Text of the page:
Overview (The Solar System)
Comets are familiar to nearly everyone as majestic, starlike objects with long tails stretching across a wide band of the sky. The most famous comet, Halley’s comet, makes its periodic return to the night skies every seventy-five years. The word “comet” is derived from a Greek word meaning “long-haired.” Comets were greatly feared before the twentieth century as bad omens. Since then, they have been identified and cataloged as objects that come into the inner Solar system from deep space. Most of them occupy orbits that carry them far away from the Sun. Many comets make only a single approach to the Sun and then never return again, while others exist in stable, but highly elliptical, orbits that allow them to return after an extended period of time.
One of the first theories advanced to explain the makeup of comets was proposed by astronomer Fred L. Whipple. Whipple suggested that comets were dirty snowballs, essentially bodies of water ice that incorporate dust and perhaps volatives other than water. This remained the primary theory through the first four decades of the space age. Only when Spacecraft began visiting comets could it be put to the test.
Until the space age, comets were studied only in visible light through optical telescopic images. The first comet to be studied using Earth-orbital instruments, which permitted observations in the ultraviolet as well as the visible, was the much-heralded Comet...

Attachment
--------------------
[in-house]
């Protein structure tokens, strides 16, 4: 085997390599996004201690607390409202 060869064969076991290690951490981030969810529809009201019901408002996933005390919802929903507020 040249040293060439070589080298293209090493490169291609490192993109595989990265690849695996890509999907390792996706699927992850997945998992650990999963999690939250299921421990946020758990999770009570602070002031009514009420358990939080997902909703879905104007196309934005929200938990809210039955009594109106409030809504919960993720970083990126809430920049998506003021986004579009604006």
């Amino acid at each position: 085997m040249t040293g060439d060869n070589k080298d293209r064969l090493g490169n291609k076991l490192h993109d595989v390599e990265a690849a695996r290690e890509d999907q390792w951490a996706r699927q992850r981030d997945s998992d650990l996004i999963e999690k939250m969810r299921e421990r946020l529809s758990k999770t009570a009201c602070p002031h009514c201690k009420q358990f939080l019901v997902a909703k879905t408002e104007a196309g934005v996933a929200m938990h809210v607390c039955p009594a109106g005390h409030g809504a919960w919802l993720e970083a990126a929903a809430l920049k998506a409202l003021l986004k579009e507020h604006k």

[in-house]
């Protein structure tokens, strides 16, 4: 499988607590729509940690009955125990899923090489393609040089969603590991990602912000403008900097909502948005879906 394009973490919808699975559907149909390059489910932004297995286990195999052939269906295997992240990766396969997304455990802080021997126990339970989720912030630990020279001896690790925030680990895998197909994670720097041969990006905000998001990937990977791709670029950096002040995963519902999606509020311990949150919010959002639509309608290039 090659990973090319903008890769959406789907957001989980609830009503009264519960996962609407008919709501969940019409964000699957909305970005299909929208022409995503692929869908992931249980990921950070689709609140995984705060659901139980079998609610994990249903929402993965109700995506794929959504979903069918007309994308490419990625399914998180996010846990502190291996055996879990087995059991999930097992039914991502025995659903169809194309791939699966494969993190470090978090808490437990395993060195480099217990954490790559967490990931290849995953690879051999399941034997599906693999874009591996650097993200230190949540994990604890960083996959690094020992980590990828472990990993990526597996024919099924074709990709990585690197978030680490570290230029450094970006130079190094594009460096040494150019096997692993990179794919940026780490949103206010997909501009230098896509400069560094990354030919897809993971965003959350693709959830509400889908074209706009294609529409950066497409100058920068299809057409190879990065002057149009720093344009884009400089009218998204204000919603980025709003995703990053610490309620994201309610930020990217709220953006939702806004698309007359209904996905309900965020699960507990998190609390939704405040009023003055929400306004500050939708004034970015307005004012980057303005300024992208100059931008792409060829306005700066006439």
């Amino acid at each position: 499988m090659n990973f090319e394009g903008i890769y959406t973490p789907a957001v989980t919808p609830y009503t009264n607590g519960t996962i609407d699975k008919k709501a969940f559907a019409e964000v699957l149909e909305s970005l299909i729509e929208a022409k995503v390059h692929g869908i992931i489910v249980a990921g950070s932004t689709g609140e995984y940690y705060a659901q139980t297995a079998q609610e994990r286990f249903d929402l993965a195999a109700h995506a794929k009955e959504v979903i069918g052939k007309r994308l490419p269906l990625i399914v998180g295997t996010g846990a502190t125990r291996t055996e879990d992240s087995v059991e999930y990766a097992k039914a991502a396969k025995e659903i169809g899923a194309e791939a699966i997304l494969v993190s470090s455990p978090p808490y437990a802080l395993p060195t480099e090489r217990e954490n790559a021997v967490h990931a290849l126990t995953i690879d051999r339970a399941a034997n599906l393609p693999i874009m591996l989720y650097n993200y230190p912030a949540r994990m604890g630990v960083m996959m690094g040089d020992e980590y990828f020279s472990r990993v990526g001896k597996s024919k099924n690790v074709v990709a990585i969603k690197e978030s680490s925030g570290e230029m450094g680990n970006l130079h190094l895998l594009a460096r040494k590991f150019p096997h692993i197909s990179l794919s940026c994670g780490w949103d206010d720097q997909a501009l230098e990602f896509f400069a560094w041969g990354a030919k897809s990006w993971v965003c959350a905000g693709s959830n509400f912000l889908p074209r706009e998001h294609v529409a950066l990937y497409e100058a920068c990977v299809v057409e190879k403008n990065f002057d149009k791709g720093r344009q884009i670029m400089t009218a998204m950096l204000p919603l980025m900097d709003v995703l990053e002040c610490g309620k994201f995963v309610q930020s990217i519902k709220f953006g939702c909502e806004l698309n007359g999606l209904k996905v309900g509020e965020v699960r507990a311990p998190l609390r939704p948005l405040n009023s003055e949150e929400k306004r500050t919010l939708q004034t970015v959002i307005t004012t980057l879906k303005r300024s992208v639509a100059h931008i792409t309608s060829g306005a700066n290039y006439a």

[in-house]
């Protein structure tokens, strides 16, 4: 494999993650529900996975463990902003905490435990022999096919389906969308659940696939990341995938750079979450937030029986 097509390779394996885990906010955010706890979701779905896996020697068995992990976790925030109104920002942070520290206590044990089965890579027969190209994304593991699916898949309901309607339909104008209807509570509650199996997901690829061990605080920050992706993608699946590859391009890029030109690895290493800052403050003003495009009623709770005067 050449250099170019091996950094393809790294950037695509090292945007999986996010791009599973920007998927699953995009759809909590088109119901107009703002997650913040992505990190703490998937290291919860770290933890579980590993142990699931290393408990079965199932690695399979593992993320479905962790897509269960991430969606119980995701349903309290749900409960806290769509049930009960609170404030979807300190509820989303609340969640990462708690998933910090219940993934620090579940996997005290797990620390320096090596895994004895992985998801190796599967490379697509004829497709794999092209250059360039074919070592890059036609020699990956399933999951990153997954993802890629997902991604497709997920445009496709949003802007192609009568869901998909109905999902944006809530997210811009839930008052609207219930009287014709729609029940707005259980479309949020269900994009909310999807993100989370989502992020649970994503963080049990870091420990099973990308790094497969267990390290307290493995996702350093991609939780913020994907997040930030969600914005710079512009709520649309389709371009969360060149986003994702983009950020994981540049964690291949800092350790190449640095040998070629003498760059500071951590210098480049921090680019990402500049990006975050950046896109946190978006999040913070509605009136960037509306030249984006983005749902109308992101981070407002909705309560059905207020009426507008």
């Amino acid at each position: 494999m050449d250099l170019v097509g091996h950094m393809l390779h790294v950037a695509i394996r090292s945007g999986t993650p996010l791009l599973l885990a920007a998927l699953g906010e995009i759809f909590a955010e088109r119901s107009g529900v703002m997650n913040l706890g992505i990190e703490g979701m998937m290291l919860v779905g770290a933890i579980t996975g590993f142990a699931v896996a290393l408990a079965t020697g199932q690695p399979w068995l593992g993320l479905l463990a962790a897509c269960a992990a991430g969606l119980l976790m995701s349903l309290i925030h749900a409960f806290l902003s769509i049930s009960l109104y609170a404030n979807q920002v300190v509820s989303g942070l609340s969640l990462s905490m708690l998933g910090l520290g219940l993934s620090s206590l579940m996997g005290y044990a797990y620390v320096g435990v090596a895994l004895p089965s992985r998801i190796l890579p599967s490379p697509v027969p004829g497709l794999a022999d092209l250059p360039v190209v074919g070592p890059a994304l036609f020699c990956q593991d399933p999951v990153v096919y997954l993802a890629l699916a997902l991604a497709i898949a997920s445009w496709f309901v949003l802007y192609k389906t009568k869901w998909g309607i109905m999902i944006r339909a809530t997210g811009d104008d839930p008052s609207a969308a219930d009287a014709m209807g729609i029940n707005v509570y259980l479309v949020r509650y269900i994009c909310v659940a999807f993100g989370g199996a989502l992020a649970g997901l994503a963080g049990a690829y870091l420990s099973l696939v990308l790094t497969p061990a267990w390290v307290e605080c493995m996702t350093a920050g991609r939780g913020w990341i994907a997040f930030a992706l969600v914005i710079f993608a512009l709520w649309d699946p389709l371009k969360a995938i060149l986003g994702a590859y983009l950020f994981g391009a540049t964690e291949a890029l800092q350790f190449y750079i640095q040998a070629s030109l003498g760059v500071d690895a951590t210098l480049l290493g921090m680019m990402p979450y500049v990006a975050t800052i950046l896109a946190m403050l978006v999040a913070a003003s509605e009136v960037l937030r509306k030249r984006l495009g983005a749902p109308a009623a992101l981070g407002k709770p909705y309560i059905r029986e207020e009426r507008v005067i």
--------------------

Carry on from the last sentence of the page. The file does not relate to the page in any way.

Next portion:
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Applications (The Solar System)
The study of comets requires detailed knowledge of the composition of the outer regions of the solar system and the space between the last planet and 100,000 AU outward from the Sun. Comet studies also seek to understand complex gravitational interactions between bodies separated by wide distances and even gravitational interactions between tiny comets and the entire galaxy. Astronomers who study comets want to learn more about their makeup, their behavior when approaching the Sun, and the makeup and evolution of the early solar system.
New comets approaching the Sun for the first time have been held in deep freeze within the Oort Cloud and are thought to be composed of primordial material of the newly forming solar system. They have been tied up in the Oort Cloud for billions of years at temperatures barely above absolute zero. As they approach the Sun, their internal gases begin to stream away. Detailed study of an approaching comet’s outgassing can inform planetary scientists about the composition of the early solar system. Comets and their approach have also hinted at the existence of the elusive brown dwarfs, thought to be one of the most common bodies of interstellar space. Because they are so dim, they are all but invisible from Earth. On the other hand, because brown dwarfs are thought to be so plentiful, the study of comets and their orbits may give the first real clues to the former’s reality and abundance. The...
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Context (The Solar System)
Humankind has always looked to the heavens in awe and wonder, and sometimes in fear. Perhaps no other astronomical phenomenon except a total solar Eclipse has historically evoked as much fear as comets. When the specter of fear is removed, however, they emerge as strikingly beautiful objects in the sky. It was once believed that if Earth passed through the tail of a comet, its inhabitants would die; this theory has been discredited. Comets are messengers from a time long past. Most are chunks of dirty ice, locked away in the Oort Cloud for billions of years.